Everyone of these statements were said to me throughout my pregnancy by loved ones. They all meant well in their advice, but to be honest, it got old! I have no doubt that others have experienced similar statements, probably even more bizarre.
When I first became pregnant, I didn’t want to take any chances with my unborn baby, so I tried to listen to everyone! About halfway through my 2nd trimester, I snapped. At first, I thought it was one of my crazy hormonal breakdowns. I had just come home from spending an evening with some girlfriends and began to unwind for the night. I slipped on my pjs and realized they were now too tight. I’m not sure if it was the realization that I could no longer fit into even my baggy clothes, or that the pregnancy was quickly nearing the end, and I still had no clue what I was doing, but I just fell to the floor. I cried and cried and cried. I truly believe that everyone has their breaking point, and this was mine.
My husband was home, and he happened to come into our closet to find me in a fetal position just staring at my too small clothes. At the time, I couldn’t figure out what was wrong with me. Why was I acting this way? Like any caring husband (who has no clue why his 7 month pregnant wife is on the floor crying), he sat with me and just listened. I told him my fears, my concerns, and everything that was on my mind; however, even after talking it out, I couldn’t figure out why I was still so down, and then I simply said, “I’m so sick of listening to everybody.”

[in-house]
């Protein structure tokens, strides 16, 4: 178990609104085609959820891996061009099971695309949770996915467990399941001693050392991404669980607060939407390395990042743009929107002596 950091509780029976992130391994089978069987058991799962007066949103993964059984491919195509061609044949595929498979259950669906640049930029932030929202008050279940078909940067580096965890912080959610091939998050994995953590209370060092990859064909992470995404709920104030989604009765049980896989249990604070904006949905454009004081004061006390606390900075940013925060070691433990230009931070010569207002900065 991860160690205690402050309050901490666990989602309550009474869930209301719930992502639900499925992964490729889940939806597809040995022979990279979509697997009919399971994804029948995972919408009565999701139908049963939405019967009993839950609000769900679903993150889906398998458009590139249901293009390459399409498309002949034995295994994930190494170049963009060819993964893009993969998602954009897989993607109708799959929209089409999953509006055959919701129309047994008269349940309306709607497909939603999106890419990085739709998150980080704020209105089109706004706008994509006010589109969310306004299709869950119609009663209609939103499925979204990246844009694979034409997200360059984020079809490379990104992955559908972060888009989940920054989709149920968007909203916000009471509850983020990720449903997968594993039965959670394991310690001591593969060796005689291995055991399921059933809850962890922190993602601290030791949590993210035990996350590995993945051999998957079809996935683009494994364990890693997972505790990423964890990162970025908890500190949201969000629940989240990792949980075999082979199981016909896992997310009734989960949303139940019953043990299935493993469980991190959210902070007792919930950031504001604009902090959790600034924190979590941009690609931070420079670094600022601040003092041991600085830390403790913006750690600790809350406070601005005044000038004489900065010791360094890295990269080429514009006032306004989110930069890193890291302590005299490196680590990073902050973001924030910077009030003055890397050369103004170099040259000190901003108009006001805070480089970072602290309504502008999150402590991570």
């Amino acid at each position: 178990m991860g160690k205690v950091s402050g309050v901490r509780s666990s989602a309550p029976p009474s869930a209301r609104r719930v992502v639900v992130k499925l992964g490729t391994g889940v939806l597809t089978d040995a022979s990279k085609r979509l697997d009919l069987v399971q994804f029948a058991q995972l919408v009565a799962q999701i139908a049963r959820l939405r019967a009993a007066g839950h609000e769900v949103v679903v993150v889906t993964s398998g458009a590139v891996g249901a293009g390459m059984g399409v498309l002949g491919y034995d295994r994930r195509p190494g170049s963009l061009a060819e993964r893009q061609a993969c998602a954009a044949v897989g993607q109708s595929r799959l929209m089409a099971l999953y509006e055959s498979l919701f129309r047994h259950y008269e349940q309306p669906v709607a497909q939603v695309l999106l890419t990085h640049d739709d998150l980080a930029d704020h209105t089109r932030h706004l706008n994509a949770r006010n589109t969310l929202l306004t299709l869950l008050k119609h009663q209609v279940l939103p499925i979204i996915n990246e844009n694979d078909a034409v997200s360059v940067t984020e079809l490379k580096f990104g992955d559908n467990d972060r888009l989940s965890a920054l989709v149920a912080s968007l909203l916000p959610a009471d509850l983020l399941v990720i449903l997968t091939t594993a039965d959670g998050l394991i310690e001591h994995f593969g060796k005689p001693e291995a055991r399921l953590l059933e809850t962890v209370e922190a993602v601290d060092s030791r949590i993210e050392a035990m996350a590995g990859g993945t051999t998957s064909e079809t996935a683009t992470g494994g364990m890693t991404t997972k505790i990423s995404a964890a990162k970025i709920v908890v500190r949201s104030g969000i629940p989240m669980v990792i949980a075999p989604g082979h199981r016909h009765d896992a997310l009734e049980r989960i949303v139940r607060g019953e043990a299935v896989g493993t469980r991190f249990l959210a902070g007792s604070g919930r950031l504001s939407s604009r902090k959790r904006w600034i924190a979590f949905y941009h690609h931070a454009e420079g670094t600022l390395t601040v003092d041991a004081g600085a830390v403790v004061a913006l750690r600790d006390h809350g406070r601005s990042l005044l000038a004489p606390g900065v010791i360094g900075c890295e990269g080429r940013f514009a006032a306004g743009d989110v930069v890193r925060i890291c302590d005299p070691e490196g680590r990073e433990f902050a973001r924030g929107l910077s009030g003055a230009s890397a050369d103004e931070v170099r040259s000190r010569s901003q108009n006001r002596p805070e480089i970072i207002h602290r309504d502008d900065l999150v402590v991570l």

My husband said the simplest, yet profound words that changed my entire outlook on the remainder of the pregnancy: Then stop.
And at that moment, I did just that-I stopped. I stopped listening to everyone who wasn’t my doctor, and I began listening to my body. As long as my Obstetrician gave me the go-ahead, I kept doing what I wanted.
I did my best to watch my weight while still eating, for the most part, what I wanted. I went to Zumba several days a week, rode my bike miles (even on a busy highway-gasp), took long walks, and didn’t touch alcohol.
Enjoying the day at the beach.
And guess what-I never felt better. I was happy and still smiled when I got the occasional advice, but I just didn’t care anymore. Every pregnancy is different, and each should be treated as such. For every article or statistic stating what a woman should do, there is another one rebutting the same “facts.”
So now, the only advice I ever offer is simply this-Listen to your doctor and your body, and enjoy this time in your life.